Highland Park, as I have noted on many occasions, is one of my very favourite distilleries. And as I have doubtless also noted on many occasions, bourbon cask Highland Parks—which are rarely available from the distillery—always catch my eye. They’re obviously very different from the distillery’s usual fare: as Highland Park matures its spirit predominantly in sherry casks, bourbon casks are rare from even the independents. Unsurprisingly, they’re also quite different from the standard profile. While I don’t myself believe that it it’s in bourbon cask matured malt that a distillery’s true profile/character is revealed (this is because I don’t believe in “distillery character” as something separate from maturation*), it is true that it is from bourbon casks that you can most clearly get a sense of the nature of Highland Park’s peat, in particular. And the continuities between bourbon cask Highland Park and malt from distilleries like Clynelish and Springbank that I also like very much indeed are interesting as well.
As for the Single Malt Whisky Society of America, I remain as ambivalent about them as ever. Every few years I consider joining but the high cost of membership plus the fact that their prices seem to begin north of $100 regardless of age always dissuades me. Let’s see what sort of an argument this recent bottling makes.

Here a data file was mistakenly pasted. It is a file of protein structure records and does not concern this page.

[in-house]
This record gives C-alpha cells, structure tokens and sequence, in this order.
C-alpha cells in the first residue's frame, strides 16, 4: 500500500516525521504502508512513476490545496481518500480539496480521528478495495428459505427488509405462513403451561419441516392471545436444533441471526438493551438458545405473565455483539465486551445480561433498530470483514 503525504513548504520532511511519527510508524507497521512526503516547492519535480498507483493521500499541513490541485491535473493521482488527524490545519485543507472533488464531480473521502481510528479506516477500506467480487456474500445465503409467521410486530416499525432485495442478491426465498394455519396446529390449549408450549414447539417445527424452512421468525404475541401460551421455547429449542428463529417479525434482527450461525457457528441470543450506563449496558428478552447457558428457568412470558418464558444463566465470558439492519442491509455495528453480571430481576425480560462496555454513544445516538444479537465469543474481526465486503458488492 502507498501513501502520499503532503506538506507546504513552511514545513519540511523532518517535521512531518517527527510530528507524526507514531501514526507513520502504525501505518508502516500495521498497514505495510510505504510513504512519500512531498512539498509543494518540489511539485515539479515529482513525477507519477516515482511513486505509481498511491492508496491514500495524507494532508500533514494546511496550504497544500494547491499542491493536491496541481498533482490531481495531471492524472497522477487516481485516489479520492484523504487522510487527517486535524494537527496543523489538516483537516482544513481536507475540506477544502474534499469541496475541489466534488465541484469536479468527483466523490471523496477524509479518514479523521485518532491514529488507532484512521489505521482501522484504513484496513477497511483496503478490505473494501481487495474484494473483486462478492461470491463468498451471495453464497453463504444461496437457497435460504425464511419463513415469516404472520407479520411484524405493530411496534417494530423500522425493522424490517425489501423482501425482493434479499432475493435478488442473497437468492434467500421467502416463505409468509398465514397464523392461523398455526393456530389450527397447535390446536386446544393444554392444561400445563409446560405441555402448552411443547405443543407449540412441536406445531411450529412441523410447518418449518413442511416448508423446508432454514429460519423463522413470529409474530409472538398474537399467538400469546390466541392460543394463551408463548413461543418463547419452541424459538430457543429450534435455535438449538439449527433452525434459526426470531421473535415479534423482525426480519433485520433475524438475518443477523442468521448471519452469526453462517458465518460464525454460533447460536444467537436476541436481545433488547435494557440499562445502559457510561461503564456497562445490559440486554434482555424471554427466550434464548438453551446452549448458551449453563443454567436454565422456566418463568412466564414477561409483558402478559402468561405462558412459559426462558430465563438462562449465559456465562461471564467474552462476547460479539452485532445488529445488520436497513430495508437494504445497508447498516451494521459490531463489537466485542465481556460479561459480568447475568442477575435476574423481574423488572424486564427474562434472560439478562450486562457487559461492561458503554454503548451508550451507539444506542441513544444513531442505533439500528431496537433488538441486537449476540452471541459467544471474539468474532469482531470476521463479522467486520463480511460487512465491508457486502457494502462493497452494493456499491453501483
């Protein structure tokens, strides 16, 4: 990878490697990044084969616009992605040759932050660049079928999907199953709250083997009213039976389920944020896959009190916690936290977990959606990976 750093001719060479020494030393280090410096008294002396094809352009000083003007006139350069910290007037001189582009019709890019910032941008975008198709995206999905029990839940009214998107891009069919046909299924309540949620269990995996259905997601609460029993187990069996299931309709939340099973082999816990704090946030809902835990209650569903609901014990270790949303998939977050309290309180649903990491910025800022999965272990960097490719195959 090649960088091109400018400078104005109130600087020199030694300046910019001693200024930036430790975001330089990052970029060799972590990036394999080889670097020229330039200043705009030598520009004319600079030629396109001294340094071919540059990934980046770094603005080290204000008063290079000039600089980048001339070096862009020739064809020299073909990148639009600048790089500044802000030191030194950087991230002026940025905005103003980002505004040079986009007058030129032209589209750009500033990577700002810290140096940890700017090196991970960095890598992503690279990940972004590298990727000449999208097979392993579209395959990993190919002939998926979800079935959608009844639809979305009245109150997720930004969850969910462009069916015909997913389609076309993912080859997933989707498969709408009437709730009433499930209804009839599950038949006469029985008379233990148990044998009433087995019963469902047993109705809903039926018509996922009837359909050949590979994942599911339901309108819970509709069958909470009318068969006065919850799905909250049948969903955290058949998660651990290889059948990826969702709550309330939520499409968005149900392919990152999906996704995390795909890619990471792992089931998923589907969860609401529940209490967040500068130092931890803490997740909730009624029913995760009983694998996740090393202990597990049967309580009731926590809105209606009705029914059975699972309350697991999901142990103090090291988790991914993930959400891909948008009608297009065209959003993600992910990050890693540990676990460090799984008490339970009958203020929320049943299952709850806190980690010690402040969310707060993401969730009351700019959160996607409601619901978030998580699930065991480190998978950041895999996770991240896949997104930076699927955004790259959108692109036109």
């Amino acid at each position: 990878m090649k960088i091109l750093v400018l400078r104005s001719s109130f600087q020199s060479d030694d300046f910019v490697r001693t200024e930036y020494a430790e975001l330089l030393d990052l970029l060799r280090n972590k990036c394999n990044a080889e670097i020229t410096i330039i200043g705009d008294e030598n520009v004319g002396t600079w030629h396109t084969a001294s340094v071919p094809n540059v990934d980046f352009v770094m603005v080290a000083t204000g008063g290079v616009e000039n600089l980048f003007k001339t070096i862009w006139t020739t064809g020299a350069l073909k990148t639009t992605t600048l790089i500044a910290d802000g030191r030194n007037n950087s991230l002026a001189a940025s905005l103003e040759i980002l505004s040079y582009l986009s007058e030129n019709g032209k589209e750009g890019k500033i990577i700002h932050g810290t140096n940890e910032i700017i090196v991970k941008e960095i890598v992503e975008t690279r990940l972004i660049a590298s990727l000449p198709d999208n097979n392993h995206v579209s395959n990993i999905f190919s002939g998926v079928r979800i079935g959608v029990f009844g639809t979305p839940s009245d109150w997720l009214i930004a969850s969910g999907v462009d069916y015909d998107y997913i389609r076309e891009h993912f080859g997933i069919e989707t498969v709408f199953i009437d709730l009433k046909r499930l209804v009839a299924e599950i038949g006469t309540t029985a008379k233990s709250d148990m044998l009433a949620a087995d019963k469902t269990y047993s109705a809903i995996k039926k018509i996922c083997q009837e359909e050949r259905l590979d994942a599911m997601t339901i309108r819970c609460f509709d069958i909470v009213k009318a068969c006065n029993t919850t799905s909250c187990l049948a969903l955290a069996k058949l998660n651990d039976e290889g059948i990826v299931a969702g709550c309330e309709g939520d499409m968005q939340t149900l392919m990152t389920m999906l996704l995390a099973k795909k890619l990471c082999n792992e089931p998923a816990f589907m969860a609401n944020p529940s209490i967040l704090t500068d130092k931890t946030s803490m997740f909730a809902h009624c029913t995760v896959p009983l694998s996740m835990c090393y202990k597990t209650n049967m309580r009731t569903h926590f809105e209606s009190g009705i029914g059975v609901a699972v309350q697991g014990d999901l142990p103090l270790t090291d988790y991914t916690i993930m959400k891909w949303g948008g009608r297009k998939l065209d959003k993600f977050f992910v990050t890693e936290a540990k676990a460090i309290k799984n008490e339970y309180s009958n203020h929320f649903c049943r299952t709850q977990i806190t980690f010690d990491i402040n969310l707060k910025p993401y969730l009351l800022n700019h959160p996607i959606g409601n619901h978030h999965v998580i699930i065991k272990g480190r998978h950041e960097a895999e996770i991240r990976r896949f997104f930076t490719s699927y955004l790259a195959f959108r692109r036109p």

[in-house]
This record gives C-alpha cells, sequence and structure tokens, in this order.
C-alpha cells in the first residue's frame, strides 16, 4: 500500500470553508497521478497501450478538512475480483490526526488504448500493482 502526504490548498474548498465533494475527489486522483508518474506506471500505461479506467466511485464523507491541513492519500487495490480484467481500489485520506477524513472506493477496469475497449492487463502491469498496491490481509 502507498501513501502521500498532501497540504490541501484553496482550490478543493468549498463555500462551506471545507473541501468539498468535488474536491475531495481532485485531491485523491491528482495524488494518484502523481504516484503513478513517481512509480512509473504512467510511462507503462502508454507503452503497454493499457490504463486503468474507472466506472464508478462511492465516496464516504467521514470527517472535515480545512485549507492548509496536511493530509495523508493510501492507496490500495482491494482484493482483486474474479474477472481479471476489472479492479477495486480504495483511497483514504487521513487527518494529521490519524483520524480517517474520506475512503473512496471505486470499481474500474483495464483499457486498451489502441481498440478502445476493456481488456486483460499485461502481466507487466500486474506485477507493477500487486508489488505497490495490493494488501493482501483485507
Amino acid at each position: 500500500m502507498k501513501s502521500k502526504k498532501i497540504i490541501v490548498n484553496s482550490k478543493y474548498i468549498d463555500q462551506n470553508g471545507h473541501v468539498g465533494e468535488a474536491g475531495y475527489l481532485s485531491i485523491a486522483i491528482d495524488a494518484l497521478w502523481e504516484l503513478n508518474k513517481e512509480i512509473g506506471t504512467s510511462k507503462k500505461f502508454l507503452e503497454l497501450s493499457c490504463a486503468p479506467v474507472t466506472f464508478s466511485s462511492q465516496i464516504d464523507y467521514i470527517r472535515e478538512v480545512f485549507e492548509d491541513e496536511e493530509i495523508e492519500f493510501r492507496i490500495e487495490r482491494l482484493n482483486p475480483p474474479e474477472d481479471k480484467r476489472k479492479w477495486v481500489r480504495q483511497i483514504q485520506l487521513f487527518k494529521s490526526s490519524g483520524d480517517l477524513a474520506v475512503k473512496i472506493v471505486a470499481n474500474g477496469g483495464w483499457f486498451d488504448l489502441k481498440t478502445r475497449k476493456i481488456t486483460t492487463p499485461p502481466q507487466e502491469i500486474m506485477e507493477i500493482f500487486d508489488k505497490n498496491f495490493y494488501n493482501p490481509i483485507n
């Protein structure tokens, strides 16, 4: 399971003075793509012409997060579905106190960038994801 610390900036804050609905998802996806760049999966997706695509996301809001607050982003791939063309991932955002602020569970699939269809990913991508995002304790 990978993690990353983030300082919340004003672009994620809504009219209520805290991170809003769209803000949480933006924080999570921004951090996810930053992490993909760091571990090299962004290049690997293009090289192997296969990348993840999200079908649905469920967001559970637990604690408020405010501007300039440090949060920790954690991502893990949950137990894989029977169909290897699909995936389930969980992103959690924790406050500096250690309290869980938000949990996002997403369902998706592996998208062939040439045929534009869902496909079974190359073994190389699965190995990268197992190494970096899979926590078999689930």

Highland Park 22, 1991 (54.2%; SMWSA 4.191, “A Romp in the Heather”; refill bourbon hogshead; from a bottle split with a number of whisky geeks)
Nose: A faint minerally, peaty prickliness to start that expands and picks up quite a bit of lemon peel as it goes. Some eucalyptus oil and quite a bit of salt after that. With time the lemon turns to lime peel and lemongrass and the prickly peat is more peppery as well. A lot more fruit with water (peach, melon).
Palate: More peat on the palate but it’s the lemon that’s ascendant here too. Again, there’s nothing phenolic about the peat (more like hot tarmac). On the second sip there’s more pepper and a faint bitterness that provides a nice counterpoint to the citrus. With time the peat and fruit expand further: in addition to the lemon there’s sweeter notes too now. Water brings out more fruit still (as on the nose).
Finish: Long. Prickly, peppery, minerally. As on the palate with and without water.
Comments: That stuff on the nose is everything I like about Highland Park from bourbon casks. Somehow austere (in the narrow band) and rich (in the intensity) at the same time; not quite as voluptuous as the usual sherried output from the distillery and not as in your face as more phenolic and peaty malts, but very nice indeed. And some nice fruity development with water too. Certainly a good advertisement for the SMWS, even if it’s not a barn burner.
Rating: 87 points.
Thanks to Andrew for putting this together.
*I am happy to go on at tedious length about this if anyone would like me to.